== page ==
Let's complete our look at what has to be the most familiar passage of Scripture - the 23 Psalm.
It may seem strange to us that David would jump from a picture of sheep to a picture of a feast being set in the presence of our enemies. But David has not changed illustrations in verse 5.
The table as it is used here most likely refers to the high summer pastures which were known as "the table lands." In these pastures grew all sorts of lush vegetation - some good, some harmful to the sheep. The shepherd would prepare these pastures by walking through them and carefully picking those plants which would be detrimental to the sheep. Similarly the Good Shepherd knows what is good for you, and he is preparing your lot for you.
Anointing with oil speaks of the Shepherd's provision for the health and comfort of his sheep. The lush table-lands of summer were not without danger. Some dangers were big like mountain-lions, bears and wolves. Others were small like flies, gnats and ticks. It was these small irritations which would drive the sheep to utter distraction. So the Good Shepherd would anticipate those needs and meet them by regularly applying an ointment, with the main ingredient olive oil, upon the sheep.
In like manner, the Good Shepherd cares for every need of his own - big and small. He knows and sees those things which are troubling to you, and he draws you close by his side and anoints you with the balm of Gilead to meet that need.
"Surely goodness and love will follow me all the days of my life, and I will dwell in the house of the Lord forever." This verse contains two separate, but equally important thoughts.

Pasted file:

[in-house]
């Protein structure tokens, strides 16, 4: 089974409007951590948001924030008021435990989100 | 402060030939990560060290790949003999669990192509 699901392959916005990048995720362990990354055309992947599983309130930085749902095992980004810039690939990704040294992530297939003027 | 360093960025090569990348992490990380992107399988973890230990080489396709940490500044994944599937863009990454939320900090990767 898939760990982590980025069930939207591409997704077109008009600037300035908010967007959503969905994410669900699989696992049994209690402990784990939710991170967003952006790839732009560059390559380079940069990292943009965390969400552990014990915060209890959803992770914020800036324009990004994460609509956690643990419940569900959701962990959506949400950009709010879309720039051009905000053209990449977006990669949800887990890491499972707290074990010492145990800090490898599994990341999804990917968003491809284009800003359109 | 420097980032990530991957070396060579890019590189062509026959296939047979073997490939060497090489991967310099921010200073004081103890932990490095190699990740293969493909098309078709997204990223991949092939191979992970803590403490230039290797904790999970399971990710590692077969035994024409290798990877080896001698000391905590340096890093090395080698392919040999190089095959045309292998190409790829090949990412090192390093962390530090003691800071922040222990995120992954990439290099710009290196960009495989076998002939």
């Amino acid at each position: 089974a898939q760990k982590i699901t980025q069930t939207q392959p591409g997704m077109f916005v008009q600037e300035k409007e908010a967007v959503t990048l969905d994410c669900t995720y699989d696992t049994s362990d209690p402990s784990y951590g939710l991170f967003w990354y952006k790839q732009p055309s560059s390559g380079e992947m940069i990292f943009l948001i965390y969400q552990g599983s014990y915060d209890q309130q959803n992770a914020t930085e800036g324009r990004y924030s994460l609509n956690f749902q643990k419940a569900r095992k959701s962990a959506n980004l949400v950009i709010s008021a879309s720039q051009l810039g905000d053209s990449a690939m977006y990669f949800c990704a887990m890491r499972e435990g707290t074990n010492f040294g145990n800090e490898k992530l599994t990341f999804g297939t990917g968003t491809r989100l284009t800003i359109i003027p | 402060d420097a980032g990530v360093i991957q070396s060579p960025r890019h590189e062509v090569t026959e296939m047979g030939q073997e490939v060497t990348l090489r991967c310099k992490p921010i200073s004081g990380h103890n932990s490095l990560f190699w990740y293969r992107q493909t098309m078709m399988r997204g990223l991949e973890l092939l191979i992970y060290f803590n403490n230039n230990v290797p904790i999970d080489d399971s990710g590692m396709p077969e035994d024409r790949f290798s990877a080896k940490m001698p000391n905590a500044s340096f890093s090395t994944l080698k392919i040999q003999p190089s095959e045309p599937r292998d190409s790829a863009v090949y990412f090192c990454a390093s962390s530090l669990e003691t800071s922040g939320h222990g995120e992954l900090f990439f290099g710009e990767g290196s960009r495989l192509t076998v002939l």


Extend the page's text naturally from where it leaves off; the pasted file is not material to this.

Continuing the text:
First is the knowledge that the sheep who are lucky enough to be in the care of a conscientious shepherd know their lot in life is one marked by his kind graces. No matter what comes their way, they can always be sure that goodness and mercy are in the picture.
You too can have that confidence if you know the Lord Jesus Christ and are under his care. No matter what happens you can be sure the care you are receiving is motivated by goodness and mercy and tender love.
I wonder how many of us feel that way about Christ. It's easy when things are going well, but what about those times when my world is falling apart, and my castles are crumbling, and my dreams are dying - can we say then, "Surely goodness and mercy will follow me all the days of my life?"
I believe the answer to that question to be a resounding "yes."
But there is another aspect to this picture. Notice it says, "Surely goodness and mercy will follow me."
Phillip Keller in his book, points out that sheep can be the most beneficial of all livestock or the most destructive - it depends upon how they are handled.
If they are managed poorly, they will devastate the land-- almost beyond recovery. But if they are managed properly, they are a tremendous benefit to the land. Keller talks about how on various occasions he was allowed to graze his sheep on land that was virtually desolate. Through proper management, the land was restored to places of beauty and productivity because the sheep had been there.
I wonder what people say about us. Will they say that we leave in our paths destruction and turmoil, or will they say wherever we go, goodness and mercy marks our path?
Keller writes: "Do I leave behind peace in lives or turmoil? Do I leave behind forgiveness or bitterness? Do I leave behind contentment or conflict? Do I leave behind flowers of joy or frustration? Do I leave behind love or rancor?"
Good questions. What are you leaving behind? What am I leaving behind? Goodness and mercy or griping and misery?
Dr. John Pearrell is pastor of Gateway Community Church. Write him in care of the church at 11677 Brown Bridge Road Covington, GA 30016. Or e-mail him at email@example.com For more information visit the Gateway website at www.gatewaycommunity.org